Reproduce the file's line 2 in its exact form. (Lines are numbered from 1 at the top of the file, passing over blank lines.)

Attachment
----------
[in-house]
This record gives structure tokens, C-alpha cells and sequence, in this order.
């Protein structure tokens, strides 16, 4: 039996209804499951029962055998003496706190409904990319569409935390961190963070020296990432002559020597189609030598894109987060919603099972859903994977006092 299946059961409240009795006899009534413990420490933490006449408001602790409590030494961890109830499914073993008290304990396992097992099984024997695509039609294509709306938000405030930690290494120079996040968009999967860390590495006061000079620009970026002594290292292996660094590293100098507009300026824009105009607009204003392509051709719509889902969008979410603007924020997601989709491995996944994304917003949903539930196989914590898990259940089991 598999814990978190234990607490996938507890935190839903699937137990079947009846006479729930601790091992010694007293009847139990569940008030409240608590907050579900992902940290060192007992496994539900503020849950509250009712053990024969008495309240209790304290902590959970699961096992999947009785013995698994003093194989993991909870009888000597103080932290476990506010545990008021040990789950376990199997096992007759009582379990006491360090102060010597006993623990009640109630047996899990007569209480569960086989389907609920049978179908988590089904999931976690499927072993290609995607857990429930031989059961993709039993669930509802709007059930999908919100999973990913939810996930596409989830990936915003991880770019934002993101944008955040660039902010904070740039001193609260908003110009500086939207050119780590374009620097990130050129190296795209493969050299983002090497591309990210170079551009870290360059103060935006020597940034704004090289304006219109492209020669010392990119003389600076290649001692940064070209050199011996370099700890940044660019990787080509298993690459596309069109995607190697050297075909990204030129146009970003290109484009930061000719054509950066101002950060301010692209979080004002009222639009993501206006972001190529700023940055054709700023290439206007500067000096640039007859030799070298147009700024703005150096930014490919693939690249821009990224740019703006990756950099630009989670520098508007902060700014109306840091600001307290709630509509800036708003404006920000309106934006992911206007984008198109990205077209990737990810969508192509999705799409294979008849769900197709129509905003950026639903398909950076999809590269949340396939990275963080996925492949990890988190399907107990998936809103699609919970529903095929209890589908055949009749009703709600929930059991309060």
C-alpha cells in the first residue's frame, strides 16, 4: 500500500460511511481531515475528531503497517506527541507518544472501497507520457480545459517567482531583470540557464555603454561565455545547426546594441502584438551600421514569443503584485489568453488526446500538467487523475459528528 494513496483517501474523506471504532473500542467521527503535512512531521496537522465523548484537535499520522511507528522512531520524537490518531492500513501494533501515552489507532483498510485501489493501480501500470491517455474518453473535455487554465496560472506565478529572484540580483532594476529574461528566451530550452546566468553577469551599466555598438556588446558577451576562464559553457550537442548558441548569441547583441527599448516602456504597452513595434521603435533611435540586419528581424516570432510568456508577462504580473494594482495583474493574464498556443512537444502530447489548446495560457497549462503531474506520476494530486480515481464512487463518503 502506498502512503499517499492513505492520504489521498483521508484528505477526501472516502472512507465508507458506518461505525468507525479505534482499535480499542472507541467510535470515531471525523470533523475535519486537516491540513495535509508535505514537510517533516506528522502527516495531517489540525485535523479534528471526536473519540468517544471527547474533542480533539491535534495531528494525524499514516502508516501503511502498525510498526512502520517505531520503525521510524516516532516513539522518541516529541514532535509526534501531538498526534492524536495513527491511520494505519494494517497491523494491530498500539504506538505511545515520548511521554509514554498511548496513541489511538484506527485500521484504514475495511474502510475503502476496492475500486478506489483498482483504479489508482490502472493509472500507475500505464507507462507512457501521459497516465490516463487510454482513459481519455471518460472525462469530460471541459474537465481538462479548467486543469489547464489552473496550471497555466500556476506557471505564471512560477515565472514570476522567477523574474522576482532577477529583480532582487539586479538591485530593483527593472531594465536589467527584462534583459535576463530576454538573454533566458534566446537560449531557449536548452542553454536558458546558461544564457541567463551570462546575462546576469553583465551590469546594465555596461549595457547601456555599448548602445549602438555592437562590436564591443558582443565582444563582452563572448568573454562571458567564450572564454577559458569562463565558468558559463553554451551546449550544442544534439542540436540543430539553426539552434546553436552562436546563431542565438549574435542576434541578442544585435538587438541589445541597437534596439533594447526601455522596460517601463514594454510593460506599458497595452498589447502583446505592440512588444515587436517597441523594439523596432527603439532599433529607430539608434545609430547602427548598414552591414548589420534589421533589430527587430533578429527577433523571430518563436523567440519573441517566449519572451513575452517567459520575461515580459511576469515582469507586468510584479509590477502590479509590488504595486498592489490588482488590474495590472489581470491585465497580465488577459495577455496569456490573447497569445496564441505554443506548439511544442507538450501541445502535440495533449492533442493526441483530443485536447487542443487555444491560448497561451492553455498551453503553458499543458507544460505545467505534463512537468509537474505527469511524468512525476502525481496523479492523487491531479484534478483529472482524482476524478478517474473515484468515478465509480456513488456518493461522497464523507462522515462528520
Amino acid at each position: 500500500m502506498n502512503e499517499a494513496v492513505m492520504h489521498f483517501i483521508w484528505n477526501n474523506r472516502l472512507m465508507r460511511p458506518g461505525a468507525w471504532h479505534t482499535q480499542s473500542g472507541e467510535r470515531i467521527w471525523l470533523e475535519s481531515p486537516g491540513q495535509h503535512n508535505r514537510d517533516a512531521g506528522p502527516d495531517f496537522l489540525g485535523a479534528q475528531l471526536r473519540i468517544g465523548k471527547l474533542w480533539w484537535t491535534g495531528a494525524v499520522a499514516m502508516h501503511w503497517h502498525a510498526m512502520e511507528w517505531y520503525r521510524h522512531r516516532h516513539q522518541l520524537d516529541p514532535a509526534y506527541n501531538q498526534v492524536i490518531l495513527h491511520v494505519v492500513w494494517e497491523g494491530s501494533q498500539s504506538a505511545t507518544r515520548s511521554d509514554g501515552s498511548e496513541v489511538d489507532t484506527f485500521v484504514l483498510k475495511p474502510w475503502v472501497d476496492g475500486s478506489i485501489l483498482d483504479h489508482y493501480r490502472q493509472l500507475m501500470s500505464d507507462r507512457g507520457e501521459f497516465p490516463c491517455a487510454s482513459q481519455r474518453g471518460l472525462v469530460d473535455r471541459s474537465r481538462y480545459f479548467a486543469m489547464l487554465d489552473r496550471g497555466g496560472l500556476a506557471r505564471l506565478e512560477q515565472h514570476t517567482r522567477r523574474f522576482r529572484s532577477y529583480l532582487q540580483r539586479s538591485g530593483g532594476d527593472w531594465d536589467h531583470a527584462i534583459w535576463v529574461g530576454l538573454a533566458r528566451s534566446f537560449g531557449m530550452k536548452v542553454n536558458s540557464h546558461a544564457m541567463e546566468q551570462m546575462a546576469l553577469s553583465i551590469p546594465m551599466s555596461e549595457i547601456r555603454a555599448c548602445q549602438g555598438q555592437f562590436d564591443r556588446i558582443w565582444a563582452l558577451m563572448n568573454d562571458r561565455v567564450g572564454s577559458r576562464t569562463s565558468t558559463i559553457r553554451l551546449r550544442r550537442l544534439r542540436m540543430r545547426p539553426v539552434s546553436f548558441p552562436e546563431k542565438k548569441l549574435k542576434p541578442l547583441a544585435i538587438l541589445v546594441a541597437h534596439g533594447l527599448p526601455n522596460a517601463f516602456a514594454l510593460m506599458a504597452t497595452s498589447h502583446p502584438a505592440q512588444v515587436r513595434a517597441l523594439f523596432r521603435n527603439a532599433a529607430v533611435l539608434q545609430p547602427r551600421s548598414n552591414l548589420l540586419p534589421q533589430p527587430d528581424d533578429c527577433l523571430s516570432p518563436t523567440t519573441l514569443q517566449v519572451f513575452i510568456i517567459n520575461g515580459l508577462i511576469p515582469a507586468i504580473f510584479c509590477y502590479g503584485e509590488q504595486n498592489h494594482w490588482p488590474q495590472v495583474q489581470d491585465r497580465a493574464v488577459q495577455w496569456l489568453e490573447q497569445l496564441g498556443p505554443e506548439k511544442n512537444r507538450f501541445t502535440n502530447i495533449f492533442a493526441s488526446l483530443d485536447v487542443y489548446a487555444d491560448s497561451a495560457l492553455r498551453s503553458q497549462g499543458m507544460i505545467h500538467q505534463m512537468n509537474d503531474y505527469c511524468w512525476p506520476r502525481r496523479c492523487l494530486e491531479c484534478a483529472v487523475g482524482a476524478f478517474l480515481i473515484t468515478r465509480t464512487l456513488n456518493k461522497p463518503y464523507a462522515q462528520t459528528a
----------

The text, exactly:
This record gives structure tokens, C-alpha cells and sequence, in this order.